American poker player Phil Ivey walked into Crockford’s and won $11.5 million, but left the famous London casino without the winnings as the casino investigates whether the World Series of Poker regular cheated.

There is no evidence that Ivey, 35, cheated the system when he and a woman described as a “beautiful Oriental female friend” visited Crockford’s in August and won $11.5 million playing Punta Banco – a variant of baccarat, the Daily Mail reported this week. In fact, the casino wouldn’t even say publicly whether they believed Ivey cheated.

But that didn’t’ stop Crockford’s from paying Ivey his winnings. Instead, the London casino transferred the 35-year-old Californian’s $1.3 million initial stake, the Daily Mail reported.

The investigation into whether Ivey cheated involved inspecting cards, the dealing show and surveillance footage of Ivey’s Punto Banco streak.

Ivey, known as “The Tiger Woods of Poker,” is well known in the poker world and is a regular at the so-called “Big Game,” where top poker professionals play for large stakes. The 35-year-old has won eight bracelets at the prestigious World Series of Poker events in Las Vegas, according to Ivey's bio on

Ivey’s reputation is known as much for winning as it is for him being honorable, according to Lance Bradley of Bluff magazine.

“"There's nothing in his past that would hint at his being a cheater or unethical in any way," Bradley told ABC News. “People say he's arguably the best poker player in the world; but, really, there's no argument: He's #1. He's known both for his skill and for his love of high-stakes games. He loves anything where there's some sexiness at stake."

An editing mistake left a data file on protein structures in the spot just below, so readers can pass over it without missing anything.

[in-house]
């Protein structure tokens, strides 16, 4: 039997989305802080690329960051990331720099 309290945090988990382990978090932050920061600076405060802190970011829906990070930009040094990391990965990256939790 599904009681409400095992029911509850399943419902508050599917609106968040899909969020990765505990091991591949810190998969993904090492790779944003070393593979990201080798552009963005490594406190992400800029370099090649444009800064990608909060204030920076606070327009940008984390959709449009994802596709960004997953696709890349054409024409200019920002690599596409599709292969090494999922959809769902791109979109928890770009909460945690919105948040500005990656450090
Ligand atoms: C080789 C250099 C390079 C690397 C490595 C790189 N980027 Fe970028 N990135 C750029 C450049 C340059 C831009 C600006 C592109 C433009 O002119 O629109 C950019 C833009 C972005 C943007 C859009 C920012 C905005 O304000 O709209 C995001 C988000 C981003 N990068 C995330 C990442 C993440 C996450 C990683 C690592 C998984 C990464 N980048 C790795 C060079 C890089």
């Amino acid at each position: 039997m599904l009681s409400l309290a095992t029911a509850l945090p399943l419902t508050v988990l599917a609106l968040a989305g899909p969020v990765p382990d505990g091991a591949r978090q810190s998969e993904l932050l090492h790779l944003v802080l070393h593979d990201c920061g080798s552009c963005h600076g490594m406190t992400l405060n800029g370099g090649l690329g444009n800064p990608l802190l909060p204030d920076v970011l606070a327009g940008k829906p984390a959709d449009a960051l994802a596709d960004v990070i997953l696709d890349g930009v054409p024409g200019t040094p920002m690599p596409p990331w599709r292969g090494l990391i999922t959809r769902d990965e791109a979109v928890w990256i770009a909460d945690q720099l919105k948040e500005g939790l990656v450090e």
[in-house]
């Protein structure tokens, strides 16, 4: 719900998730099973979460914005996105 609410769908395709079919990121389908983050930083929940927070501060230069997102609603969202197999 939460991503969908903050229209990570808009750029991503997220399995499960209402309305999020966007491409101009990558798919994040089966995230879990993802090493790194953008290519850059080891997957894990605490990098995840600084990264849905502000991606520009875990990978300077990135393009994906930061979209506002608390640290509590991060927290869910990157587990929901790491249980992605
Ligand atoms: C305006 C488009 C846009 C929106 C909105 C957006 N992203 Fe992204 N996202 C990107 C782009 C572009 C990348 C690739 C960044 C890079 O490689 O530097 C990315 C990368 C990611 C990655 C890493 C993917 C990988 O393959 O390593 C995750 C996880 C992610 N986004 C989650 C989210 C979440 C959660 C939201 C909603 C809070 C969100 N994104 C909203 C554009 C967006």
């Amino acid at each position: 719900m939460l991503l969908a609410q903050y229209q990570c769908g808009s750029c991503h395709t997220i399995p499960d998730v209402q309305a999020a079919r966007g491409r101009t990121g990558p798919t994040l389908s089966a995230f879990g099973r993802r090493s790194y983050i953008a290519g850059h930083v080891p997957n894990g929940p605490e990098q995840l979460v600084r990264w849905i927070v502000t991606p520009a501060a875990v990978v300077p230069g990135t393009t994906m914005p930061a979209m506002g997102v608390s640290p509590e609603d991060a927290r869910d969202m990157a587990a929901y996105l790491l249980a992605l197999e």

Bradley claimed Ivey is the victim of a “character assassination” by Crockford’s and its owner, Genting Malaysia Berhad.

He told ABC News that publicity may be the reason Crockford’s is withholding Ivey’s winnings, speculating that the professional poker player will eventually get the $11.5 million transferred to his bank account.

Crockford’s is “earning themselves a ton of publicity—but it's not the kind of publicity you want. It's like a run on a bank: When you withhold payment, people stop trusting you; they stop playing. Maybe it's because with nearly $12 million involved they just want to make sure every 'I' has been dotted and every 'T' crossed. Phil's going to get his money; they're just making him wait,” Bradley told the network.

Ivey is also getting support from poker author Barry Carter.

“I don’t think for one minute that he cheated,” Carter, the author of “The Mental Game of Poker,” told the Daily Mail. “It is almost impossible for him to have an influence in a game of pure chance like Punto Banco. “Just because it’s statistically unlikely doesn’t mean you can’t have such a long winning streak — it is the nature of probability.”